Tape recorder also can be used for data backup?


they say that Terry date who produced successful cds of limp bizkit,deftones etc... used tape for recording or tracking.

therefore i was interested in tape recording.
but i am absolutely novice about tape recording..therefore i didn't buy any tape recorder...
BTW i found the following link... the element is that magnetic tapes is better store format than burned CD


so,, if i buy a tape recorder, can i use it for data back up as well as tracking or recording

if it's so, what tape recorder is fit to me?
i hope to buy one which have professional recording quality but very cheap,it might have only one trak channel but the play speed should be controlled in detail number such as 1X, 2x, 0.5x or 100%, 200% or rpm etc..


Well-Known Member
Feb 10, 2001
I'm not even attempting to get involved in this, , , , , , ,

I love my pt but I'd give it all back if only. . . . .


Well-Known Member
Jun 22, 2004
sheeesh....time to break out the ten foot pole here. :)

Seriously, I've been burning, distributing and storing CDr's for over ten years now for clients, and they're all doing just fine, thanks. Chicken little is alive and well; don't believe everything you read out there. For every "Study" that proves something, I'm sure you can find something that says exactly the opposite if you try hard enough.

I keep several versions of our masters in storage (Cool, dark, climate controlled, in sealed bags with cilica gel in each), and we've never had a problem. Depending on the project, we also keep a backup on CDr, Hi8 (DA-88) digital Tapes, and now (of course) the hard drives themselves. (Oh, there's those nasty ol' DATs as well.)

We've never depended on just one brand of CDr, but we've tried to keep things consistent before making big changes. (Right now, we're using Verbatim for Data, and Discmakers brand of Premium CDs for our bulk stuff. Errors have been all but nonexistent for a long time now.)

Tape is a whole n'other situation, and you'd better do some research before taking the plunge as either an audio storage/work medium, or data backup. The days of tape storage/backup are quickly coming to an end, since it's a linear (non-random access) way of finding & retriving data. It takes a long time to write, verify and retrive, not to mention what COULD happen if those tapes get sticky, flakey or just damaged. (MUCH better off using HD's for the foreseeable future, IMHO).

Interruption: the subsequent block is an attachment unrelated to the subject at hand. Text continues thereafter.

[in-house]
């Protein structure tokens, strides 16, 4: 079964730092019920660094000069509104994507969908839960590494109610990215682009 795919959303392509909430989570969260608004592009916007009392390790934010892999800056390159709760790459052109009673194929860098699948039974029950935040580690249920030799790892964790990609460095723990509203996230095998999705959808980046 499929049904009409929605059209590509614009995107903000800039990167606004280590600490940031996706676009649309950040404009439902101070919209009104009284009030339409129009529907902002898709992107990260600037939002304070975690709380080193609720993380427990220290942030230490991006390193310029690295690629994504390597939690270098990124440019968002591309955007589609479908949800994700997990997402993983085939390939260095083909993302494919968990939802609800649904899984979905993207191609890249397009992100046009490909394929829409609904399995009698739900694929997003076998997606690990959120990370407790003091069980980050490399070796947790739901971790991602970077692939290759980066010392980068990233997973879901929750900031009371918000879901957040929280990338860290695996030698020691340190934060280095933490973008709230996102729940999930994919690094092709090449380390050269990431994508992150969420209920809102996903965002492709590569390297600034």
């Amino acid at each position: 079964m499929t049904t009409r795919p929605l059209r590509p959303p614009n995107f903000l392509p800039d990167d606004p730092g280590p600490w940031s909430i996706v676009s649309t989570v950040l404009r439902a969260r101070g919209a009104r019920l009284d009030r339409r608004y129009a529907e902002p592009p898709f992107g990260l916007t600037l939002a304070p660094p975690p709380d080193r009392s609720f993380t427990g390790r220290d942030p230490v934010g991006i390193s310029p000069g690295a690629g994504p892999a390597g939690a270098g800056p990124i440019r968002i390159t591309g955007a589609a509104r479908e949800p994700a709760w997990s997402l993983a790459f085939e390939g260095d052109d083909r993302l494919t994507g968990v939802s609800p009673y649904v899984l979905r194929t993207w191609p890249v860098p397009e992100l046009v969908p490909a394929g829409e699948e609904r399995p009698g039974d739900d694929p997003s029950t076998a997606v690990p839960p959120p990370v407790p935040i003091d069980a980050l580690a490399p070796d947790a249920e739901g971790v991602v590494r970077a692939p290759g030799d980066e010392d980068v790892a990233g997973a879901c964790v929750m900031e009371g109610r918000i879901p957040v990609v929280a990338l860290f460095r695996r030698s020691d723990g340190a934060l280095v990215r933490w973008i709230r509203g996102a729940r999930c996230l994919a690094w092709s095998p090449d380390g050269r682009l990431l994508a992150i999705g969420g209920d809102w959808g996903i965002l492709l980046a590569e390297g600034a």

I wish everyone who began working in the digital realm-only today, could go back in time to 20-30 years ago and experience the whole analog tape thing as some of us "Older" vets have done. You'd probably see things in a much different light. (No offense to any newbies!)

Analog was/still is a GREAT medium for recording, but it's not the holy grail that so many think it is. It takes a LOT of TLC to do it right, and many times the better route is digital when all's said and done.

The lessons learned from analog are priceless, though, and they WILL help you understand much much better what goes on in the digital world. It's great as a "Plug in" to warm up a drum track or rhythm section, but putting all of one's eggs in the analog tape basket seems a bit counterproductive in the long run of competitive audio production. It's a great concept, and everyone SAYS they want it, but few are REALLY willing to pay for the extra cost involved, and aside from impressing your other techie friends, it's not going to get you much return for your investment in the long run, unless you're doing it for something crazy and wonderful like LOVE of the sound. ;-)

Having said all that, there's very little chance I'd invest in an analog format these days, for audio OR data storage. Just too much hassle. It's great for archive retrival, but that's about it for me. (And I've lived through 'em all, trust me. I don't EVER want to have to align another 24 track Studer or Otari or JH-110 as long as I LIVE! :twisted:

And as always, YMMV.